Learning to truly listen is a difficult but worthwhile skill to master. If you can show your employees that you are listening with the intent to understand, you show them that you are empathetic and emotionally intelligent.
In return your employees will see you as honest and worthy of their trust, resulting in a greater level of respect.
Additionally, in order to be a truly effective manager, you need your team to be open and honest with you and to feel safe and valued in bringing their ideas and insights.
Employees want to be heard, and the only way that can happen is if their manager stops and listens.
Learn what motivates each individual within your team
If you are a goal-oriented person and all of your communication (especially in a one-on-one situation), is oriented towards goal accomplishment, however your team members are motivated by the people side of work (relationship and recognition) then your communication can become meaningless.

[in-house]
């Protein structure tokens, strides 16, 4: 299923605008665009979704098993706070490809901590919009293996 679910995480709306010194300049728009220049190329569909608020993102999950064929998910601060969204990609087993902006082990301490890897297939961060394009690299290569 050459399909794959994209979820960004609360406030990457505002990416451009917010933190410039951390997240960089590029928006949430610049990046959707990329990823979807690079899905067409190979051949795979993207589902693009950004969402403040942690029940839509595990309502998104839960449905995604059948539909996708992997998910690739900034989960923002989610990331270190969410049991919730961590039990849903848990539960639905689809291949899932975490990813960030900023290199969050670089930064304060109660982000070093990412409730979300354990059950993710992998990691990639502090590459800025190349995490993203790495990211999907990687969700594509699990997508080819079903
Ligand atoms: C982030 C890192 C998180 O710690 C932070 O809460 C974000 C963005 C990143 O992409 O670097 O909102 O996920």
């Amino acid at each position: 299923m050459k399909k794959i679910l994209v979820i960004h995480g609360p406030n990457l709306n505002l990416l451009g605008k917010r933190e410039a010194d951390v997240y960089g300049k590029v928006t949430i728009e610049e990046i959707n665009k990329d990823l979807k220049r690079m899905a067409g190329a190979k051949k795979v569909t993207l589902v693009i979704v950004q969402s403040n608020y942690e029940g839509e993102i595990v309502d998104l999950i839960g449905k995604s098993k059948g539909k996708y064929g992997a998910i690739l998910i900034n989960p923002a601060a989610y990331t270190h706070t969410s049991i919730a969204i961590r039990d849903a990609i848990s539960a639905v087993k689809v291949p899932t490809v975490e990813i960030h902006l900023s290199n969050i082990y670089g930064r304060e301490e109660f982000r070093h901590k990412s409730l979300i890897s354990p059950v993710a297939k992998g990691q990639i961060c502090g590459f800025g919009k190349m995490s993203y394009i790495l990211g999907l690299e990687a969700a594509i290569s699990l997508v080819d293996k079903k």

More significantly, your team members will lose motivation as they will perceive that you, as their manager, do not place value on their needs.
In the early stages of building your relationship with your team, make sure you investigate and understand what their true motivations are.
Once you know and understand what motivates your employees, tailor your communication to ensure your team feels heard.
For example, if one of your team members is motivated by learning new skills, then help them identify relevant courses and training that can assist them in their work.
If another staff member is motivated by recognition, then send them an email when you notice them achieve a goal, or when they go the extra mile to solve a problem.
Identifying employee motivation is also a critical success factor in delivering effective staff feedback.